Export import: Rose Matafeo on her London sojourn and coming home

It’s 11pm in London and Rose Matafeo is in her bedroom eating Whittaker’s chocolate. It’s a rare night in for the comedian, who’s usually out doing gigs until late. One to savour.

Matafeo is well known back home for her stand-up, TV show Funny Girls and for writing and guest-starring on Jono and Ben at Ten. She’s one of our best exports, and she’s heading home for the NZ International Comedy Festival, which runs till May 21.

Despite her success, Matafeo’s kept it real. She’s modest and goofy and loud, yet unsure of herself. “I don’t actually have a concept of who I am as a person,” she says earnestly. “Like, I couldn’t describe myself to you because I’m so unaware of who I am and how I’ve become that person.”

She does miss New Zealand, though. ‘Sun and clean air and nice fish. Just those three things, really.’

As a comedian, she’s become an expert at channelling others. Sassy Best Friend, her new show, is about turning 25, which for Matafeo was a tipping point of self-discovery. It’s a confusing show, she says. “I think it’s just finding this weird amalgamation of pop-culture references of life, shit like that and the things I’ve seen, like women I’ve seen in films, the confidence I wanna have when I get older.”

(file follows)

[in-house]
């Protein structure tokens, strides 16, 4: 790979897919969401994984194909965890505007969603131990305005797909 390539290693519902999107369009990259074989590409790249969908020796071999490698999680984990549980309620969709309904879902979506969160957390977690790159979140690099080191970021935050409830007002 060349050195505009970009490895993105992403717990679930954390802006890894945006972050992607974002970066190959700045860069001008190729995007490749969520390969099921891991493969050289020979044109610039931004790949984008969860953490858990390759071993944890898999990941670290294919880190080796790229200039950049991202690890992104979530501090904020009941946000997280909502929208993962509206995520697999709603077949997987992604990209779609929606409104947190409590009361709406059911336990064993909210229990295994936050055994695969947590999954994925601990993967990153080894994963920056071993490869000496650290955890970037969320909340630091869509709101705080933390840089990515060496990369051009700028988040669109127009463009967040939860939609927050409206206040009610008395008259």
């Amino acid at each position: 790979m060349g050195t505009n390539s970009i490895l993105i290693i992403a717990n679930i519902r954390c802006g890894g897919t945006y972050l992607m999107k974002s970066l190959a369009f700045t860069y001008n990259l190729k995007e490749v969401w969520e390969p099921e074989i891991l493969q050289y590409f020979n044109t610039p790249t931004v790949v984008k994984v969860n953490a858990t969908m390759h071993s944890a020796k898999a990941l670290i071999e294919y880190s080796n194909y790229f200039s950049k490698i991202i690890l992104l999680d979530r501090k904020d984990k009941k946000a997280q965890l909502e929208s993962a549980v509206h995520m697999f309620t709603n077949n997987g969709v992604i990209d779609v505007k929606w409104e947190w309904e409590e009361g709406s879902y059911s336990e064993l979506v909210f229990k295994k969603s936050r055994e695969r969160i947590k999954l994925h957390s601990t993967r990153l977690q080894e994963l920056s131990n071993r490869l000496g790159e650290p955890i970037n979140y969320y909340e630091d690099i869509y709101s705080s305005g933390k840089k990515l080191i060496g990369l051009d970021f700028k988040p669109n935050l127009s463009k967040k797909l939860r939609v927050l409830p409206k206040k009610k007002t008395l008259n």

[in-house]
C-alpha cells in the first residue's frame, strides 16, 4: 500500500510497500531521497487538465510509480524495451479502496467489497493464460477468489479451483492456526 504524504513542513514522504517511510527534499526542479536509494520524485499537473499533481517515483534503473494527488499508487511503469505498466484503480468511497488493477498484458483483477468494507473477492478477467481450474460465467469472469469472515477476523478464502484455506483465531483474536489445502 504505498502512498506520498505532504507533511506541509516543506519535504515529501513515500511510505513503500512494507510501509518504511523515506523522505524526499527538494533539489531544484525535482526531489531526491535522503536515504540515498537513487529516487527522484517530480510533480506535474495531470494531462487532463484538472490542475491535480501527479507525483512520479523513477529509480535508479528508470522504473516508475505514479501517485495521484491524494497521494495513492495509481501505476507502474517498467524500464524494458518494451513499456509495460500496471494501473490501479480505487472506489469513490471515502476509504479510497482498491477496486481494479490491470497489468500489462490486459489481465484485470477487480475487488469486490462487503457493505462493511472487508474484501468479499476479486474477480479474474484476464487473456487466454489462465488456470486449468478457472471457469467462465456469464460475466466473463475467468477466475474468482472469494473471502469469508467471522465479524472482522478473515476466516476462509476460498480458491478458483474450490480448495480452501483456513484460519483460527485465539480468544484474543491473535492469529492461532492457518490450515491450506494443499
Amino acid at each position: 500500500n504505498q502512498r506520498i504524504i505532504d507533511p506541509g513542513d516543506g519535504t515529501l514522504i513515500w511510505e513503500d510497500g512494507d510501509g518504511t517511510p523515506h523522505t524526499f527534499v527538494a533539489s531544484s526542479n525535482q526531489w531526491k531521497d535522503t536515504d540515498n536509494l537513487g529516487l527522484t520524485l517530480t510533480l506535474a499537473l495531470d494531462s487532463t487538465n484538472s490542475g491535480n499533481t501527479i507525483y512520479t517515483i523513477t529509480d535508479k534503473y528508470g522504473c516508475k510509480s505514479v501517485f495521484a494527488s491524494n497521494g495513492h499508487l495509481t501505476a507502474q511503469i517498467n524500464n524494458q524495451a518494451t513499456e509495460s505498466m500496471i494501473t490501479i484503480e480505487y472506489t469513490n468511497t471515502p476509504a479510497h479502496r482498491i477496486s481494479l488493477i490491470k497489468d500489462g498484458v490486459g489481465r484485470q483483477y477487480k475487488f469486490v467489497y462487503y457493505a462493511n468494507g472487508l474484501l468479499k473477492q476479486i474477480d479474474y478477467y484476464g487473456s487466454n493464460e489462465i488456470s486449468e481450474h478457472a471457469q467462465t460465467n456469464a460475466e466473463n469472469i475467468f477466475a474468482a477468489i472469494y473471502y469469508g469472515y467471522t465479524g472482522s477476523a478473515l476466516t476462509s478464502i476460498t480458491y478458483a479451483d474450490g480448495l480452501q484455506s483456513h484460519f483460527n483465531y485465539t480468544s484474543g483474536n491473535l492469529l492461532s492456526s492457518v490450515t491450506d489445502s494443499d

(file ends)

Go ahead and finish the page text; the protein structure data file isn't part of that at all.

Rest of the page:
Matafeo moved to London in 2015 and is finally starting to feel like a local. “I’ve moved my entire life here,” she says. She does miss New Zealand, though. “Sun and clean air and nice fish. Just those three things, really.” She has her trip back to Auckland all planned out, at least in terms of food. “I’m going to take my friend [fellow comedian] Ed Gamble to Fed Deli and make him get the Reuben and the chicken sandwich, and then we’ll go half each and get poutine and then get banoffee pie. Then we’re going to go to Tanuki’s [Cave] to get a sashimi platter. I also want to go to Depot for fish sliders, ham hock and oysters.”

After playing Melbourne and Auckland, Matafeo will take her stand-up show to Edinburgh. It’s hard work and a competitive industry in London, but Matafeo says a drive to succeed gets her through. “You can’t continue to do stand-up by accident because it’s too hard. You have to make the active choice to do it and push past the anxiety that performing might create within you, because you have the drive to do it.”



This is published in the May - June 2017 issue of Metro.

Get Metro delivered to your inbox

Subscribe now


/MetromagnzL @Metromagnz @Metromagnz